Now that your bondo is fully dry, its time to pull out the 220 grit sand paper again. You want to sand the bondo so that it is flush with the contour of the wheel (make sure your painters tape is still sticking onto the tire). I used my fingers to get a smooth finish rather than using a small wooden block because when I used the block it would sand down way to far. Now this step is probably the hardest step because you have to find the contour of the wheel to make it fully flush and clean. Since my curb rash essentially destroyed the figure of the lip, I had to pretty much do reconstruction surgery on the lip, and try my best to make it look flush with the other part of the lip. I was trying to make these wheels look as perfect as possible, but with all the sanding and reconstruction of the wheel with bondo, I just got tired and lived with some minor defects which you will see later on. Here is how your wheel should look after you have sanded the bondo down:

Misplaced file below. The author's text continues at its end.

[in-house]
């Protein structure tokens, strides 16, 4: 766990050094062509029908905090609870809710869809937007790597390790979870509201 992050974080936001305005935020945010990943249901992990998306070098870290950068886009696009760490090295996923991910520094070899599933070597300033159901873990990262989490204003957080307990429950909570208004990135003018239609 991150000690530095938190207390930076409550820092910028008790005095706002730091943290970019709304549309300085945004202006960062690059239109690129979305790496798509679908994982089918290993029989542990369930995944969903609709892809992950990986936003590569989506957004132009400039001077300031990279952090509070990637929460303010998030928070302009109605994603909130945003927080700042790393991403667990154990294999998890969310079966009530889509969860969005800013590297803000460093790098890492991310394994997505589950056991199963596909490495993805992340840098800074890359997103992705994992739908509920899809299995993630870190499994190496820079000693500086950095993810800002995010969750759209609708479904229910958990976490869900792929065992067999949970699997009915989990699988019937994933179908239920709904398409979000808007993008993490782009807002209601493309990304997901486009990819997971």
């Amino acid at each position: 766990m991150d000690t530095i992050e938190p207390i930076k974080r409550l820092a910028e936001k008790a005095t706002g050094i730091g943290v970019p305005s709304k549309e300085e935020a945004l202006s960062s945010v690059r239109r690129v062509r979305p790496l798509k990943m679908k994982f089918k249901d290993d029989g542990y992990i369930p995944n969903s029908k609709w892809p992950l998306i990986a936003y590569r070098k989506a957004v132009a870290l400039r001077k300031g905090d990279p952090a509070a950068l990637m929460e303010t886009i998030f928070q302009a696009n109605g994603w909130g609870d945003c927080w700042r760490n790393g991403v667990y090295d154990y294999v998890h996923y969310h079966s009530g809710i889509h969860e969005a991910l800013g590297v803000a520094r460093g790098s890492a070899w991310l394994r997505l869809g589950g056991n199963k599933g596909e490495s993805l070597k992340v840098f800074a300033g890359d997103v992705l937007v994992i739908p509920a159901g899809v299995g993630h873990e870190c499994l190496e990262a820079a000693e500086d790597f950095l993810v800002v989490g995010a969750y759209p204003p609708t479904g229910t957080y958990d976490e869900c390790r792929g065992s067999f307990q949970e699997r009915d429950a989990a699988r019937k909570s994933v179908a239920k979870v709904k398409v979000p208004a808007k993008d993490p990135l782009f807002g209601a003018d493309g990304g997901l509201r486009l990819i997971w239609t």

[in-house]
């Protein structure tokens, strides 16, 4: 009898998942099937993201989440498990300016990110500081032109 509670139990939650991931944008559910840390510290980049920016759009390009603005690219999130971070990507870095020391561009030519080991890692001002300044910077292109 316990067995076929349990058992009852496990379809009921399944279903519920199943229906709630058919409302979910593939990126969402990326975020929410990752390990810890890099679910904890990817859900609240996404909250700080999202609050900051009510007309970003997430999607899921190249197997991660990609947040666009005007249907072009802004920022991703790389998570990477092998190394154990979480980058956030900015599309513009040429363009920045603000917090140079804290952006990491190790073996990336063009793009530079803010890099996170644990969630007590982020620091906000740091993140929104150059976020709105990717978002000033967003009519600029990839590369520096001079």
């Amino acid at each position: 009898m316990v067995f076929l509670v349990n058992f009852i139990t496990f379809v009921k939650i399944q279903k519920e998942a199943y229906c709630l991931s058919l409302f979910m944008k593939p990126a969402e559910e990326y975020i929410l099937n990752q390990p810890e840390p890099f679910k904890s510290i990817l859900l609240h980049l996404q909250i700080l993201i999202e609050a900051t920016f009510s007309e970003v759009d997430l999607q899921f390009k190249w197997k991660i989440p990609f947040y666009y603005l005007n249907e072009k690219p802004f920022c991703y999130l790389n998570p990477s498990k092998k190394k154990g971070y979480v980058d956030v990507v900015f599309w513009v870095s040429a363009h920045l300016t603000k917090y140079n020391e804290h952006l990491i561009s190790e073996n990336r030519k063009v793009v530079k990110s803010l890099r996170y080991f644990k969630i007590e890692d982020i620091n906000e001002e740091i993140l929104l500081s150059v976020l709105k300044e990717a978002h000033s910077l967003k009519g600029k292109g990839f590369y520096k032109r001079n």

This wheel was the one that wasn’t too damaged, so not much bondo was required:
Same wheel, better shot:
On the other hand, the crazy damaged wheel looked like this after sanding:
Anything that has bondo on it should represent some sort of previous scratch or curb damage.
Note: Your arms may start to feel like jello now, I would take a break here and call it a day.
Step 6: Cleaning the wheel (yet again)
Now that your bondo is fully sanded down, and is 100% the way you want it, no damage is showing, and it looks pretty good, you want to clean it again. Follow Step 3 to do this process.
Step 7: Prime the wheel
Now comes the fun part! After all that hard work, your wheels probably look like ass, but applying some primer will change all that. I used the duplicolor filler primer for this step. Pull out your index cards and line them around the wheel as shown:
Yea I know the wheel is primed already, i just forgot to take a pic be4, ill take another later.
This is really handy as it takes about two minutes to put the index cards around the wheel, and it prevents any paint from hitting the tire.